We decided to venture out on the bikes the next day, to ride into town to pick up a few miles. The road into the outskirts of town had a wide shoulder and before long, we picked up the green painted bike path that ran along the road towards the center. We passed a Trek Bike store, closed on Sunday, that we would return to later, and kept cycling until we neared the turn-off for the Cathedral.
It was a gorgeous day and at this point the path ran along side the river, full of folks out on their bikes enjoying a fine Sunday afternoon. So we just kept riding, eventually passing the Puente del Alamillo bridge, designed by Santiago Calatrava and whose sibling we’d seen in Redding, California in 2007 as we returned from Colleen and Brian’s wedding. We rode until the path ended, then turned around and returned to camp.
Our plan was to go back into town to see a flamenco show at the Museo del Baile Flamenco. We cleaned up and jumped into the car to drive into town (the buses would not run late enough for us to return) with the intent of finding a good (meaning easy and free) parking place and walking to the venue. We programmed the address into the GPS and soon thereafter, our nightmare began.
Little did we realize that the Museo was deep in the heart of the old part of town, and the deeper you drove into it, the smaller, narrower, and more convoluted they became. We’d passed some decent parking spots, but not knowing how far from the destination we were, just kept going. We spotted the Museo on the left and turned down a very narrow street, made a right turn and discovered that we were in a dead end street, not much wider than the car itself.
Fortunately, there was just enough space at the dead end to execute a multi-turn reversal of direction, but it just got more difficult to drive as we tried to find a way out of the maze. These are streets so narrow, that the tires on each side of the car were rubbing the curb and we had to pull the exterior mirrors in to keep them from hitting the walls as we passed. Honestly, we made some turns around some narrow corners that we would see later in the visit that to this day, I couldn’t believe we got the car around them.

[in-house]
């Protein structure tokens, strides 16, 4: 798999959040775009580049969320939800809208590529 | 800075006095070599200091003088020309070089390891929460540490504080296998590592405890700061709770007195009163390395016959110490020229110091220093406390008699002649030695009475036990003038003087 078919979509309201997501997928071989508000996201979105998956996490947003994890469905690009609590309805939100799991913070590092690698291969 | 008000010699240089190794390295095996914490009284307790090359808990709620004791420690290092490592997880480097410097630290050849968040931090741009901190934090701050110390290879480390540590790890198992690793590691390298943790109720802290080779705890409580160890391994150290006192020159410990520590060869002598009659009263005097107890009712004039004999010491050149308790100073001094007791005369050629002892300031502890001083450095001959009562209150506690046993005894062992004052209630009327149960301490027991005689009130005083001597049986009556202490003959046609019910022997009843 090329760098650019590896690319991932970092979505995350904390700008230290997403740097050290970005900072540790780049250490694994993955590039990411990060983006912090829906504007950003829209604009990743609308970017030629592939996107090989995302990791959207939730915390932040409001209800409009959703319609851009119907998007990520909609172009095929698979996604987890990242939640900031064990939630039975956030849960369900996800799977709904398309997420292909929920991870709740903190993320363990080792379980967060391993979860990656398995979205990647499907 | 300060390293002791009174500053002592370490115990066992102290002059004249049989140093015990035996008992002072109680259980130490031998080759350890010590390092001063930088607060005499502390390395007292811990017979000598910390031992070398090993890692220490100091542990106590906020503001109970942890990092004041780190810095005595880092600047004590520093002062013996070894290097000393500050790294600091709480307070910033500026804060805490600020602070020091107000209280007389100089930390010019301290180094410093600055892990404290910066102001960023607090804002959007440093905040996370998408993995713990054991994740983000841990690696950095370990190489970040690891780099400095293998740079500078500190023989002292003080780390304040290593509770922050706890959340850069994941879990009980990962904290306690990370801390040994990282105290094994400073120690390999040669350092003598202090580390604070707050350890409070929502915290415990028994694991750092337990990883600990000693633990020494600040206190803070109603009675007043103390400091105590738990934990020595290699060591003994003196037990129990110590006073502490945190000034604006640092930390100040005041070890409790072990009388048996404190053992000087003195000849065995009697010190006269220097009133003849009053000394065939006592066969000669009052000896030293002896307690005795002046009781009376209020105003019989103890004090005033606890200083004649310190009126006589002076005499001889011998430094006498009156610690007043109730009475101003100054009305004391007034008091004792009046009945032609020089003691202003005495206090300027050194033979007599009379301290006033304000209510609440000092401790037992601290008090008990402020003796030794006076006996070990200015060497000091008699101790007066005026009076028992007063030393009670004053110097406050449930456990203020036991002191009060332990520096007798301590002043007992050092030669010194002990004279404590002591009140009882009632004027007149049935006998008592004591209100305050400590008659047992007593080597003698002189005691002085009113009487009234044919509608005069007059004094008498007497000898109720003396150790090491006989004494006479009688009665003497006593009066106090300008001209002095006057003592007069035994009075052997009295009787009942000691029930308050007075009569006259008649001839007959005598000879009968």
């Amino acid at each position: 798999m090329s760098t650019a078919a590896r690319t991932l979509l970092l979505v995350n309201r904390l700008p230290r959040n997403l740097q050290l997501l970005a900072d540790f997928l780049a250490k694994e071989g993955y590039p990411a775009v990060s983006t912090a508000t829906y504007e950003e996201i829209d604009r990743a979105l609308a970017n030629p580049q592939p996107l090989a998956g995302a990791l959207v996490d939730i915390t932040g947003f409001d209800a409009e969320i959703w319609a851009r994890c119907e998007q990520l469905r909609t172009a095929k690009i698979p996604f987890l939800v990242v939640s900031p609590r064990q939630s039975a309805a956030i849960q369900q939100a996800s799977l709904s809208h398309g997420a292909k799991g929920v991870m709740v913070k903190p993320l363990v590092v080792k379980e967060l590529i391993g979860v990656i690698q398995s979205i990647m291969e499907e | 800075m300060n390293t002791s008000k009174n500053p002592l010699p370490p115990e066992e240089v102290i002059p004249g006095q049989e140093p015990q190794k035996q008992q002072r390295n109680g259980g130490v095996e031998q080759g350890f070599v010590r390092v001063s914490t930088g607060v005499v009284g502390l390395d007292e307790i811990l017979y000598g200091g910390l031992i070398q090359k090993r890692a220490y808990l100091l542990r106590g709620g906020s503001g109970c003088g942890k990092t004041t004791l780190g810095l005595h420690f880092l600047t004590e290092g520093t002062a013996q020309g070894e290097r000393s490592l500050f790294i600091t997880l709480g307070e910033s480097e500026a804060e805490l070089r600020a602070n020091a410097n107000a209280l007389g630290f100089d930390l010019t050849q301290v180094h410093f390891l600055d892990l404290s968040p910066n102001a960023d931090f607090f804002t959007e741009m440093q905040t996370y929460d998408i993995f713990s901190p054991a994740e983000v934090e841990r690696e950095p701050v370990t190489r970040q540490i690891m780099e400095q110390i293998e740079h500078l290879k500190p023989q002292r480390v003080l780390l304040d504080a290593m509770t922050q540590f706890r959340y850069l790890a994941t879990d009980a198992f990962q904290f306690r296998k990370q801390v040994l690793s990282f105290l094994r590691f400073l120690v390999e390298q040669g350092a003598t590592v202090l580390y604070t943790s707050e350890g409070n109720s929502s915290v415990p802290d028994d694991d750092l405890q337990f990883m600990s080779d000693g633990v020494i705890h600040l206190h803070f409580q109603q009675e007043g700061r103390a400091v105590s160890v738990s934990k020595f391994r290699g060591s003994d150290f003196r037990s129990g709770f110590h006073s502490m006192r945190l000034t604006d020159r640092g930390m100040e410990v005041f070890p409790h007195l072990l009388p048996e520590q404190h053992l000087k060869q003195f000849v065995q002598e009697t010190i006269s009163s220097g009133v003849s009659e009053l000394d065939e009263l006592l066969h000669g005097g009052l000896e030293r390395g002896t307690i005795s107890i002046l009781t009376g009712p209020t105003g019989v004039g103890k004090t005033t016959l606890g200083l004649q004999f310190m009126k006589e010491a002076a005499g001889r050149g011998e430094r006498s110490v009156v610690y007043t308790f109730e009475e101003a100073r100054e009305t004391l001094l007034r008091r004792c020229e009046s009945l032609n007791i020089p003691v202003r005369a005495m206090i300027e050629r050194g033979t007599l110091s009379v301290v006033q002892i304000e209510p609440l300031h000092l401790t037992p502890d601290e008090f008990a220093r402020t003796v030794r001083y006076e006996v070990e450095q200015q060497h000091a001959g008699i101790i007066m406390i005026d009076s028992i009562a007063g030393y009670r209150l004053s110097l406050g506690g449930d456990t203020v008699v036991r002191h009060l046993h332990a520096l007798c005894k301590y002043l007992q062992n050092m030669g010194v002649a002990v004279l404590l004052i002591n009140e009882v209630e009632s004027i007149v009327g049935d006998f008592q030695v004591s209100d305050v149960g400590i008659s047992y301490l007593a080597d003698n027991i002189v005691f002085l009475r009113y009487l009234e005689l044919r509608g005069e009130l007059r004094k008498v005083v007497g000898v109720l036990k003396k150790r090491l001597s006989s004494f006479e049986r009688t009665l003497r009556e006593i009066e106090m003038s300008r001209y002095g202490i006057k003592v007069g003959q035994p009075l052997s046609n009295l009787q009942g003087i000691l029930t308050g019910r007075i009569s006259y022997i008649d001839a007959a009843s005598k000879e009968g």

But we did prevail, getting to the outskirts of the center and finding a place to park. We were about fifteen minutes late for the 7:00pm opening of the box office so we made haste to get to the Museo to buy tickets, only to find out when we arrived that the performance was sold out. Discouraged, and yet thoroughly relieved to have survived the drive in, we decided to get a bite to eat since the unexpected detour had derailed our plans.
We’d been talking about the fact that we hadn’t been truly participating in the Spanish lifestyle by enjoying a meal out of doors at a café; so decided that this would be our chance. We walked down a street or two towards the Cathedral, that area featuring many touristy but inviting choices. We finally settled on the Bar Antiguedades as it seemed to have the most character, where we enjoyed a nice combination of tapas accompanied by a very, very refreshing pitcher of Sangria.
It had been an interesting day, the kind you often experience while traveling. A number of highs and lows, made memorable by a finish that allowed us to laugh at ourselves while enjoying the beauty of a Spanish city in the early evening.
Plaza de Espana: http://en.wikipedia.org/wiki/Plaza_de_Espa%C3%B1a_(Seville)
Taberna El Papelon: http://www.tabernaelpapelon.com/
Spanish Reconquista: http://en.wikipedia.org/wiki/Reconquista
Puente del Alamillo: http://en.wikipedia.org/wiki/Puente_del_Alamillo
Museo del Baile Flamenco: http://www.flamencotickets.com/museo-del-baile-flamenco-seville
Bar Antiguedades: http://www.tapassevilla.net/es/bar-antiguedades